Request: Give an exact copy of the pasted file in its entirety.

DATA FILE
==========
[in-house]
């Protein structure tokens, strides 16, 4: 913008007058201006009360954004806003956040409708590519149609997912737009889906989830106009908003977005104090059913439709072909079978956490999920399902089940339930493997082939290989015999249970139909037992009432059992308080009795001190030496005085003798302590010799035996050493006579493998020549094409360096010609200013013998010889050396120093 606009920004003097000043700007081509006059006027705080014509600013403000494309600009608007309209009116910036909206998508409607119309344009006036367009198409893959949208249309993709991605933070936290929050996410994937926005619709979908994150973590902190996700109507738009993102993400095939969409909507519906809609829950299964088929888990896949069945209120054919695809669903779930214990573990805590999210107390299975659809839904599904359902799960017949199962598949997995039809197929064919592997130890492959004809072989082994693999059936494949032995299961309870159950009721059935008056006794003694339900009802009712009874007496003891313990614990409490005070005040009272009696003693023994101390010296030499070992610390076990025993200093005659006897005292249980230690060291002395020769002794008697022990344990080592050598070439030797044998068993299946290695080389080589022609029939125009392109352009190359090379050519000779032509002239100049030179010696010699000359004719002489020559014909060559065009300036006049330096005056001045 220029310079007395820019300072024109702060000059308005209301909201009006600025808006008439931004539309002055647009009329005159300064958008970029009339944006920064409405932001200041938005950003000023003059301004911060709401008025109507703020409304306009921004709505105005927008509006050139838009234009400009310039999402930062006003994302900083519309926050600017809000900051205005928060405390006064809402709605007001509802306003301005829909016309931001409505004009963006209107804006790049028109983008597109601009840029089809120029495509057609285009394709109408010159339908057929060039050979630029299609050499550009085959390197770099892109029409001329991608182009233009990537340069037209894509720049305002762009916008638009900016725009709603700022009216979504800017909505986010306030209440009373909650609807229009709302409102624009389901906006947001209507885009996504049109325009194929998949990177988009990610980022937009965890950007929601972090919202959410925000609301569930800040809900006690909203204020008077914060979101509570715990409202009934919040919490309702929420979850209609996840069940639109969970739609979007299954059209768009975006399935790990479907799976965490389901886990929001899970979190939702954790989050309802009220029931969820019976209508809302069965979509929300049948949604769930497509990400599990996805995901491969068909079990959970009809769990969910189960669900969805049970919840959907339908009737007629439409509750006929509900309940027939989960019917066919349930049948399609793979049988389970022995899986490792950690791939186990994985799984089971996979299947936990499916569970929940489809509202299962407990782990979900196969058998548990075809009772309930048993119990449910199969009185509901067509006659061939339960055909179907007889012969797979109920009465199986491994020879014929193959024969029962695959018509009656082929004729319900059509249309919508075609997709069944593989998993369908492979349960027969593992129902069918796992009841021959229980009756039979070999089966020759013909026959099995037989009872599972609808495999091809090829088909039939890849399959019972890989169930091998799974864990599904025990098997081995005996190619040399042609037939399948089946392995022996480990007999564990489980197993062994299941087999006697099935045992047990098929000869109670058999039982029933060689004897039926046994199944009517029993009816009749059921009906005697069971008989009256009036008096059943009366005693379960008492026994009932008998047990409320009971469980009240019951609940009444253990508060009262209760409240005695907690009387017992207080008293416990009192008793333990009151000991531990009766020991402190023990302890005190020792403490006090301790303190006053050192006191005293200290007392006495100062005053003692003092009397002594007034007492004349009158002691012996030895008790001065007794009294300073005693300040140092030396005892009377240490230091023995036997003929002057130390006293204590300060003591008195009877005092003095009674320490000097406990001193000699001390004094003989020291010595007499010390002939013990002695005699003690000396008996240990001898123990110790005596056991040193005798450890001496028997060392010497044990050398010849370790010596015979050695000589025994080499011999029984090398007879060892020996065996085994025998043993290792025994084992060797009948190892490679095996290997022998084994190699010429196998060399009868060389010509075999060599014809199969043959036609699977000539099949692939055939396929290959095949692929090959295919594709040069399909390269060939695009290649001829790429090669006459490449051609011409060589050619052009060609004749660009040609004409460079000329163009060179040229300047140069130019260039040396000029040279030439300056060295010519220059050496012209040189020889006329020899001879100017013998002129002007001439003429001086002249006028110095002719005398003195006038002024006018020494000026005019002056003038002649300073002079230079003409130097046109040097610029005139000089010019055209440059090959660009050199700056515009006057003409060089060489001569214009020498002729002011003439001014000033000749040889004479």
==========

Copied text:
[in-house]
């Protein structure tokens, strides 16, 4: 913008007058201006009360954004806003956040409708590519149609997912737009889906989830106009908003977005104090059913439709072909079978956490999920399902089940339930493997082939290989015999249970139909037992009432059992308080009795001190030496005085003798302590010799035996050493006579493998020549094409360096010609200013013998010889050396120093 606009920004003097000043700007081509006059006027705080014509600013403000494309600009608007309209009116910036909206998508409607119309344009006036367009198409893959949208249309993709991605933070936290929050996410994937926005619709979908994150973590902190996700109507738009993102993400095939969409909507519906809609829950299964088929888990896949069945209120054919695809669903779930214990573990805590999210107390299975659809839904599904359902799960017949199962598949997995039809197929064919592997130890492959004809072989082994693999059936494949032995299961309870159950009721059935008056006794003694339900009802009712009874007496003891313990614990409490005070005040009272009696003693023994101390010296030499070992610390076990025993200093005659006897005292249980230690060291002395020769002794008697022990344990080592050598070439030797044998068993299946290695080389080589022609029939125009392109352009190359090379050519000779032509002239100049030179010696010699000359004719002489020559014909060559065009300036006049330096005056001045 220029310079007395820019300072024109702060000059308005209301909201009006600025808006008439931004539309002055647009009329005159300064958008970029009339944006920064409405932001200041938005950003000023003059301004911060709401008025109507703020409304306009921004709505105005927008509006050139838009234009400009310039999402930062006003994302900083519309926050600017809000900051205005928060405390006064809402709605007001509802306003301005829909016309931001409505004009963006209107804006790049028109983008597109601009840029089809120029495509057609285009394709109408010159339908057929060039050979630029299609050499550009085959390197770099892109029409001329991608182009233009990537340069037209894509720049305002762009916008638009900016725009709603700022009216979504800017909505986010306030209440009373909650609807229009709302409102624009389901906006947001209507885009996504049109325009194929998949990177988009990610980022937009965890950007929601972090919202959410925000609301569930800040809900006690909203204020008077914060979101509570715990409202009934919040919490309702929420979850209609996840069940639109969970739609979007299954059209768009975006399935790990479907799976965490389901886990929001899970979190939702954790989050309802009220029931969820019976209508809302069965979509929300049948949604769930497509990400599990996805995901491969068909079990959970009809769990969910189960669900969805049970919840959907339908009737007629439409509750006929509900309940027939989960019917066919349930049948399609793979049988389970022995899986490792950690791939186990994985799984089971996979299947936990499916569970929940489809509202299962407990782990979900196969058998548990075809009772309930048993119990449910199969009185509901067509006659061939339960055909179907007889012969797979109920009465199986491994020879014929193959024969029962695959018509009656082929004729319900059509249309919508075609997709069944593989998993369908492979349960027969593992129902069918796992009841021959229980009756039979070999089966020759013909026959099995037989009872599972609808495999091809090829088909039939890849399959019972890989169930091998799974864990599904025990098997081995005996190619040399042609037939399948089946392995022996480990007999564990489980197993062994299941087999006697099935045992047990098929000869109670058999039982029933060689004897039926046994199944009517029993009816009749059921009906005697069971008989009256009036008096059943009366005693379960008492026994009932008998047990409320009971469980009240019951609940009444253990508060009262209760409240005695907690009387017992207080008293416990009192008793333990009151000991531990009766020991402190023990302890005190020792403490006090301790303190006053050192006191005293200290007392006495100062005053003692003092009397002594007034007492004349009158002691012996030895008790001065007794009294300073005693300040140092030396005892009377240490230091023995036997003929002057130390006293204590300060003591008195009877005092003095009674320490000097406990001193000699001390004094003989020291010595007499010390002939013990002695005699003690000396008996240990001898123990110790005596056991040193005798450890001496028997060392010497044990050398010849370790010596015979050695000589025994080499011999029984090398007879060892020996065996085994025998043993290792025994084992060797009948190892490679095996290997022998084994190699010429196998060399009868060389010509075999060599014809199969043959036609699977000539099949692939055939396929290959095949692929090959295919594709040069399909390269060939695009290649001829790429090669006459490449051609011409060589050619052009060609004749660009040609004409460079000329163009060179040229300047140069130019260039040396000029040279030439300056060295010519220059050496012209040189020889006329020899001879100017013998002129002007001439003429001086002249006028110095002719005398003195006038002024006018020494000026005019002056003038002649300073002079230079003409130097046109040097610029005139000089010019055209440059090959660009050199700056515009006057003409060089060489001569214009020498002729002011003439001014000033000749040889004479």